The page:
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System of Rice Intensification (SRI) : A pro-poor option for household food security and resource conservation B. C. Barah email@example.com 3 rd National Seminar on System of Rice Intensification 1-3 December 2008 at Tamilnadu Agricultural University, Coimbatore
Decline in per capita availability of rice will have serious implications for food and nutrition security
Water is the most limiting factor for rice, and this resource is under severe stress.
Irrigation infrastructure has not increased proportionately in recent years.
The System of Rice Intensification (SRI) is one such innovative practice. Rice is important component in national food basket The rice sector in India is characterized by decelerating productivity growth and stagnant production Alternative cultivation practices are required to enhance rice productivity and to ensure sustainable production.
Developed in Madagascar over two decades ago at the initiative of Fr. Henry de Laulanié who originated this innovation by putting together a basic combination of several practices at his young farmers’ school.
Just since 2000, SRI has spread to many countries.
Tamilnadu and Andhra Pradesh are the two pioneer states in India for SRI, joined now by Tripura and a growing list of other states.
Starting with a single country in the late 1990s, mounting evidence coming from more than 30 countries shows the validity of SRI methods, which farmers are adopting with growing interest.
Initial skepticism hindered acceptance of SRI as a possible option for breaking yield barrier in India. However, there is a welcome change in mind set. ICAR has reported a 48% yield gain due to SRI, and 3 state governments in peninsular India have already begun implementing programmes to promote SRI among farmers.
NFSM has launched a nation-wide campaign in 2008 to promote SRI in districts with concentrations of poverty.
SRI is a pro-poor rice improvement practice, which is environmentally benign
More accessible to the poor because les s need for external inputs; works with any variety (modern or local).
Reduced demand for water: A bout half as much water is required in alternate drying and wetting system compared to c ontinuously flooded fields.
Potentially can reduce negative environmental externalities (reduce greenhouse gas emissions, enhance soil health, conserve water and lands)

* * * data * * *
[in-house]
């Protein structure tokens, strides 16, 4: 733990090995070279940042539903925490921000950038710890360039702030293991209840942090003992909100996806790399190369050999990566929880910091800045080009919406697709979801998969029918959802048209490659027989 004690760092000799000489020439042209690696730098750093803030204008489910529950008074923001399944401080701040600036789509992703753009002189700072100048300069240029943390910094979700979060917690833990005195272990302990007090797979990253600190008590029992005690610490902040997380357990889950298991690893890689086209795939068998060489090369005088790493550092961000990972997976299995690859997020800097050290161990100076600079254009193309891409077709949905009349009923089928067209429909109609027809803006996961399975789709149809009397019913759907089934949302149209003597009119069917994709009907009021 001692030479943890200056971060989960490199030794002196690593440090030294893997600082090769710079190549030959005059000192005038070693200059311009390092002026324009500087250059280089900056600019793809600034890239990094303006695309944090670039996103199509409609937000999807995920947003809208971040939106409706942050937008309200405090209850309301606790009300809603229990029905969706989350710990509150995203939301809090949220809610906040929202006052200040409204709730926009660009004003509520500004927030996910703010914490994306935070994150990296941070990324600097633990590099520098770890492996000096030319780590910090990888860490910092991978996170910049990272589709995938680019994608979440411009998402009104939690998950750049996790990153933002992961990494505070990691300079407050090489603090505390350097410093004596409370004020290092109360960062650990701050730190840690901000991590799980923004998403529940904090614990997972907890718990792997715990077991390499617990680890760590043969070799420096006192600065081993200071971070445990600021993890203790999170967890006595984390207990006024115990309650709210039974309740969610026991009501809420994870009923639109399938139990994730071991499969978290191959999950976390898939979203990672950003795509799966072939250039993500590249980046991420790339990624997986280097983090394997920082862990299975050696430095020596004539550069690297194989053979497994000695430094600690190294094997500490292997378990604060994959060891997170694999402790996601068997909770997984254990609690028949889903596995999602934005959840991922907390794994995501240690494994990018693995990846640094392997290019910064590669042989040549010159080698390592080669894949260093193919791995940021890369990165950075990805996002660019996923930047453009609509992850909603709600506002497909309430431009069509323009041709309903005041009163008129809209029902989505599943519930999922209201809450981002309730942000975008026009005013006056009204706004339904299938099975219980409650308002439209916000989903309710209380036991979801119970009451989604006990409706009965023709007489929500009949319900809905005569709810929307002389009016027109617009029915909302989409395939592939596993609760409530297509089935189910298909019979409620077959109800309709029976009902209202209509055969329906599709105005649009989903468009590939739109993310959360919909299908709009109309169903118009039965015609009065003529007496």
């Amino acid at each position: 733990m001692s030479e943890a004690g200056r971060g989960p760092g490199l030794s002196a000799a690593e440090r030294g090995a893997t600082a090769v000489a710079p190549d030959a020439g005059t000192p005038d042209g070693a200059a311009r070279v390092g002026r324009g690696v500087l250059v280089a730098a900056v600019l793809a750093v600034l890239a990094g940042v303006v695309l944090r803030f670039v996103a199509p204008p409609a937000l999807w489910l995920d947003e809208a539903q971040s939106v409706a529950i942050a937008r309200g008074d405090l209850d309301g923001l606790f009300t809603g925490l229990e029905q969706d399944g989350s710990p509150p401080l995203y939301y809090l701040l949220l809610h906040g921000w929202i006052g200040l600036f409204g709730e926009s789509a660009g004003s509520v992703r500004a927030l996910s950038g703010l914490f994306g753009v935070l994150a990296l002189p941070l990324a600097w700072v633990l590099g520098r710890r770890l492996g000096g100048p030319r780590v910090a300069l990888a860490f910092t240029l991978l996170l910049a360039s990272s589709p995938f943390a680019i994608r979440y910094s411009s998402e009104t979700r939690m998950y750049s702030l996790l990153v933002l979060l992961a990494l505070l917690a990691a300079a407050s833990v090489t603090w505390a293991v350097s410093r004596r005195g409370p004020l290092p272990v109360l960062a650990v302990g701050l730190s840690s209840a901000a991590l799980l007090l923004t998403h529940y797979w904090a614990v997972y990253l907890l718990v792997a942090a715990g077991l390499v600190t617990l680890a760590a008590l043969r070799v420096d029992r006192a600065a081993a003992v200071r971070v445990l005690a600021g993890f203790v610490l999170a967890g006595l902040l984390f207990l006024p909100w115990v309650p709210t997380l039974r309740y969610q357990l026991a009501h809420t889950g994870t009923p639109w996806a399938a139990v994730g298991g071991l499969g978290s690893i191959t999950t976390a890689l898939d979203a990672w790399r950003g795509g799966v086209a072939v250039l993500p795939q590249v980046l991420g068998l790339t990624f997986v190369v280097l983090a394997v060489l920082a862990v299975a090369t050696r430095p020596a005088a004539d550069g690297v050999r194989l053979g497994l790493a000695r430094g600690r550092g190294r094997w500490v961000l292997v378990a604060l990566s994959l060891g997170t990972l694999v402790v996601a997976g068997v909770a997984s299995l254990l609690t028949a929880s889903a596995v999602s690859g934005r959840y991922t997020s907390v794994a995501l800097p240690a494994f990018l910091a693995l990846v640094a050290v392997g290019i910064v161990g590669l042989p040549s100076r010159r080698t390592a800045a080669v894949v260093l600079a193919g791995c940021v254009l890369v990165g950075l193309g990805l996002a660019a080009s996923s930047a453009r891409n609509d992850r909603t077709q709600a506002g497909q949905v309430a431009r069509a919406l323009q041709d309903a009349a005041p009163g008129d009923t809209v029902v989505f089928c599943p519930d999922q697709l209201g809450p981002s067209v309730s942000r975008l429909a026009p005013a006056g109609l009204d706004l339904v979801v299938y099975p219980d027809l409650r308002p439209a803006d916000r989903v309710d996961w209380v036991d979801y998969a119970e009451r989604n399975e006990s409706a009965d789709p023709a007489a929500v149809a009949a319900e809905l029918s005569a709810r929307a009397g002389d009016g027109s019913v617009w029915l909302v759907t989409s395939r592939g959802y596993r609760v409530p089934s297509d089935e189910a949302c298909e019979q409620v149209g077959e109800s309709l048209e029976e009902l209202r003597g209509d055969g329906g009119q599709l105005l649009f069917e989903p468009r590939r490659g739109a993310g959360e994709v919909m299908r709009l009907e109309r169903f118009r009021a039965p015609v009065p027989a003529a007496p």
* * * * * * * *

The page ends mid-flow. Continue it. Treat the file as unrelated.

Activities for save inputs and use neglected resources (on-farm orientation)
Empower rural communities
Augment farm income
Food & nutritional security
Ownership (land & assets)
Small farmer-orientated technology
RESULTS Pro-poor and small farmer orientation of Indian agriculture Farmer category % of total % rice farmers Small, Marginal, Very Marginal Farmers (No.) > 82% >84% Small, Marginal, Very Marginal Farmers (Area) < 39% 54% Medium Farmers (No.) 17% 15.6% Medium Farmer (Area) 48% 40% Large Farmers (No.) 1% 0.7% Large Farmers (Area) 13% 6%
Comparison across 4 Districts Conventional SRI Difference Average yield (t/ha) 5.12 5.65 +10% Net income (Rs./ha) 12,466 16,363 +31% Water (no. irrigations) 33.3 23.7 -29% Labor inputs (hrs/ha) 235 199 -15% Costs (Rs./ha) 18,400 15,400 -17% Costs (Rs./quintal) 428 303 -29% Net returns (Rs./ha) 9,263 12,984 +41%
SRI adoption relative to yield difference and cost reduction with SRI in Tamilnadu District % SRI area to total rice area Yield (t/ha) % Cost saving SRI Normal % per acre per quintal Coimbatore 48.8 6.52 6.15 6.1 22.3 29.9 R amnath-pu ram 29.2 5.51 4.71 17.0 19.7 41.4 Kanchi-puram 20.5 6.50 5.45 19.3 23.7 47.5 Tanjore 59.4 5.06 4.75 6.7 81.9 94.2
Adoption and cost reduction by farm size under SRI in Tamilnadu District Farm size % SRI area to total rice area Yield (t/ha) % cost saving per SRI Normal % acre quintal Coimbatore Marginal Small Medium Large 54.2 50.3 51.9 38.8 6.20 6.48 6.42 7.00 5.85 6.09 6.01 6.65 6.0 6.3 6.8 5.3 25.9 24.6 27.3 11.6 33.5 32.5 36.0 17.4 Ranathapuram Marginal Small Medium 33.3 22.8 11.8 5.25 5.09 5.16 4.20 4.20 4.29 25.0 21.3 20.4 14.8 24.4 17.4 43.5 51.0 41.4 Kanchipuram Marginal Small Medium Large 33.3 22.6 14.9 11.1 6.83 6.48 6.42 6.30 5.78 5.43 5.37 5.25 18.2 19.4 19.6 20.0 18.0 21.4 25.0 30.3 39.4 44.9 49.5 56.3 Tanjore Marginal Small Medium Large 50.0 65.6 63.7 58.3 5.10 5.18 4.95 5.03 4.65 4.85 4.68 4.80 9.7 6.7 5.8 4.7 79.8 77.5 102.5 68.0 97.5 89.5 114.1 75.6
Factors of production and cost in SRI at different location s, by farm size category
Net return and cost of production District Net return/ha Cost of production/qtl SRI Non-SRI % SRI Non-SRI % Coimbatore 12,413 10,748 15 314 397 -21 Kanchipuram 15,313 10,431 47 266 404 -34 Ramanathapuram 13,112 6,170 113 256 449 -43 Tanjore 11,098 9,703 14 376 461 -19